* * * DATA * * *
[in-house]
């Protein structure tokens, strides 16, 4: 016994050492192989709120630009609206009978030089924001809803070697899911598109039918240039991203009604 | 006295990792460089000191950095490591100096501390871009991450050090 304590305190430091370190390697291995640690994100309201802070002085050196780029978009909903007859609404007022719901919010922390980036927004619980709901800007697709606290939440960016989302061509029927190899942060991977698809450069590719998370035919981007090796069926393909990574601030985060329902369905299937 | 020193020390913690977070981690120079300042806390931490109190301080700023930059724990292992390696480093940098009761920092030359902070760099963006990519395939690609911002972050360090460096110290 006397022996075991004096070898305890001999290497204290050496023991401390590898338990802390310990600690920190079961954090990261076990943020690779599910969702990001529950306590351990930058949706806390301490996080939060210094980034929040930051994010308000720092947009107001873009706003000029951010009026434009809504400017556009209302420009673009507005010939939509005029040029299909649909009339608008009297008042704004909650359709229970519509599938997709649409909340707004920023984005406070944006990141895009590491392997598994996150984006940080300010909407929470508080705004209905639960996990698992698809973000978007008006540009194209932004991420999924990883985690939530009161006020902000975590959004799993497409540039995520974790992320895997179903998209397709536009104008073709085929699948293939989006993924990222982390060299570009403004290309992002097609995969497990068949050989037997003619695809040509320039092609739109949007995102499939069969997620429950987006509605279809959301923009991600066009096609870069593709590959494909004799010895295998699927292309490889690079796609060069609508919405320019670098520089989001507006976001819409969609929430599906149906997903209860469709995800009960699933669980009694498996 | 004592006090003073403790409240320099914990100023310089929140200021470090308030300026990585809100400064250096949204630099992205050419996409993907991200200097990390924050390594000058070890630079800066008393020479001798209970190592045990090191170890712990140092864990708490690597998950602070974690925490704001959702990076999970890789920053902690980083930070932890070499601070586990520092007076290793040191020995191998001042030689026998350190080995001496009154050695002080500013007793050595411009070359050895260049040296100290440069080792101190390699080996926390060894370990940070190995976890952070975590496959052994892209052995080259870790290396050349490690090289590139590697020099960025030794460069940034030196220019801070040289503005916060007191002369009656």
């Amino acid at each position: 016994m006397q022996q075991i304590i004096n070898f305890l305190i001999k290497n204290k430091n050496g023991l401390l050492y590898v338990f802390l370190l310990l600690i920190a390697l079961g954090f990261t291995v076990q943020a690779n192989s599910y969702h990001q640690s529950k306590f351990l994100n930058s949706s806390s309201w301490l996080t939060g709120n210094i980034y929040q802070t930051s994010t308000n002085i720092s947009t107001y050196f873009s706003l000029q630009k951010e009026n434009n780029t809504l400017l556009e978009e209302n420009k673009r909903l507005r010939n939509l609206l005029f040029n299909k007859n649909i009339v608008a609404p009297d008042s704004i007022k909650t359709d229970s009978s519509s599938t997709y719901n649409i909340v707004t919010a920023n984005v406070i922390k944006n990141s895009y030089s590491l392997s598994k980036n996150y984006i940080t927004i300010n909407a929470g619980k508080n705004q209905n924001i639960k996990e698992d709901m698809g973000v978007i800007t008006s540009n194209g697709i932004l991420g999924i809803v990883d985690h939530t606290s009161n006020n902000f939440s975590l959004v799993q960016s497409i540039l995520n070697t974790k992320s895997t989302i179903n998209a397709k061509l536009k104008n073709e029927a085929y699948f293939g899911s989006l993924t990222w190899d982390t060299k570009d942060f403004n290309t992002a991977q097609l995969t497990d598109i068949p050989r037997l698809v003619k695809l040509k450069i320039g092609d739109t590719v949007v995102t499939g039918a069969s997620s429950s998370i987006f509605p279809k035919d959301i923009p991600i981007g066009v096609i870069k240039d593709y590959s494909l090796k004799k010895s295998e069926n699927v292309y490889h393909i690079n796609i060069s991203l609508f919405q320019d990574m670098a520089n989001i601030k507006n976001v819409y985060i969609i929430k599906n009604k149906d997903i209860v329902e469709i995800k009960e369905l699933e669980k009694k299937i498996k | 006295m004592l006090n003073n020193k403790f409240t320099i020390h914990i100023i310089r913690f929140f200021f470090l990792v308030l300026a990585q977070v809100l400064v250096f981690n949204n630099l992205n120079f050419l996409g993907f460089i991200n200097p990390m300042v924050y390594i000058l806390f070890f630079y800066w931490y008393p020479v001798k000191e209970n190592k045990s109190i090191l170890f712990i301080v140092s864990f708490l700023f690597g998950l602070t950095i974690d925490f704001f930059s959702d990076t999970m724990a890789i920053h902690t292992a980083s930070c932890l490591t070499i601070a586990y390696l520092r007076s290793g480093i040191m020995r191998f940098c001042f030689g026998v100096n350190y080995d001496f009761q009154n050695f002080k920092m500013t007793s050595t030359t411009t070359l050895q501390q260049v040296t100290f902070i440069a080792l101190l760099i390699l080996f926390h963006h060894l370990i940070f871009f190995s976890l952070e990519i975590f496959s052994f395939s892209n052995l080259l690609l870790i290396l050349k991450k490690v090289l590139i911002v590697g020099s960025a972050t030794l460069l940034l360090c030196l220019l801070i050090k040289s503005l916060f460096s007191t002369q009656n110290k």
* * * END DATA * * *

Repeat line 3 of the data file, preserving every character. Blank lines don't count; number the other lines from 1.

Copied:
């Amino acid at each position: 016994m006397q022996q075991i304590i004096n070898f305890l305190i001999k290497n204290k430091n050496g023991l401390l050492y590898v338990f802390l370190l310990l600690i920190a390697l079961g954090f990261t291995v076990q943020a690779n192989s599910y969702h990001q640690s529950k306590f351990l994100n930058s949706s806390s309201w301490l996080t939060g709120n210094i980034y929040q802070t930051s994010t308000n002085i720092s947009t107001y050196f873009s706003l000029q630009k951010e009026n434009n780029t809504l400017l556009e978009e209302n420009k673009r909903l507005r010939n939509l609206l005029f040029n299909k007859n649909i009339v608008a609404p009297d008042s704004i007022k909650t359709d229970s009978s519509s599938t997709y719901n649409i909340v707004t919010a920023n984005v406070i922390k944006n990141s895009y030089s590491l392997s598994k980036n996150y984006i940080t927004i300010n909407a929470g619980k508080n705004q209905n924001i639960k996990e698992d709901m698809g973000v978007i800007t008006s540009n194209g697709i932004l991420g999924i809803v990883d985690h939530t606290s009161n006020n902000f939440s975590l959004v799993q960016s497409i540039l995520n070697t974790k992320s895997t989302i179903n998209a397709k061509l536009k104008n073709e029927a085929y699948f293939g899911s989006l993924t990222w190899d982390t060299k570009d942060f403004n290309t992002a991977q097609l995969t497990d598109i068949p050989r037997l698809v003619k695809l040509k450069i320039g092609d739109t590719v949007v995102t499939g039918a069969s997620s429950s998370i987006f509605p279809k035919d959301i923009p991600i981007g066009v096609i870069k240039d593709y590959s494909l090796k004799k010895s295998e069926n699927v292309y490889h393909i690079n796609i060069s991203l609508f919405q320019d990574m670098a520089n989001i601030k507006n976001v819409y985060i969609i929430k599906n009604k149906d997903i209860v329902e469709i995800k009960e369905l699933e669980k009694k299937i498996k | 006295m004592l006090n003073n020193k403790f409240t320099i020390h914990i100023i310089r913690f929140f200021f470090l990792v308030l300026a990585q977070v809100l400064v250096f981690n949204n630099l992205n120079f050419l996409g993907f460089i991200n200097p990390m300042v924050y390594i000058l806390f070890f630079y800066w931490y008393p020479v001798k000191e209970n190592k045990s109190i090191l170890f712990i301080v140092s864990f708490l700023f690597g998950l602070t950095i974690d925490f704001f930059s959702d990076t999970m724990a890789i920053h902690t292992a980083s930070c932890l490591t070499i601070a586990y390696l520092r007076s290793g480093i040191m020995r191998f940098c001042f030689g026998v100096n350190y080995d001496f009761q009154n050695f002080k920092m500013t007793s050595t030359t411009t070359l050895q501390q260049v040296t100290f902070i440069a080792l101190l760099i390699l080996f926390h963006h060894l370990i940070f871009f190995s976890l952070e990519i975590f496959s052994f395939s892209n052995l080259l690609l870790i290396l050349k991450k490690v090289l590139i911002v590697g020099s960025a972050t030794l460069l940034l360090c030196l220019l801070i050090k040289s503005l916060f460096s007191t002369q009656n110290k």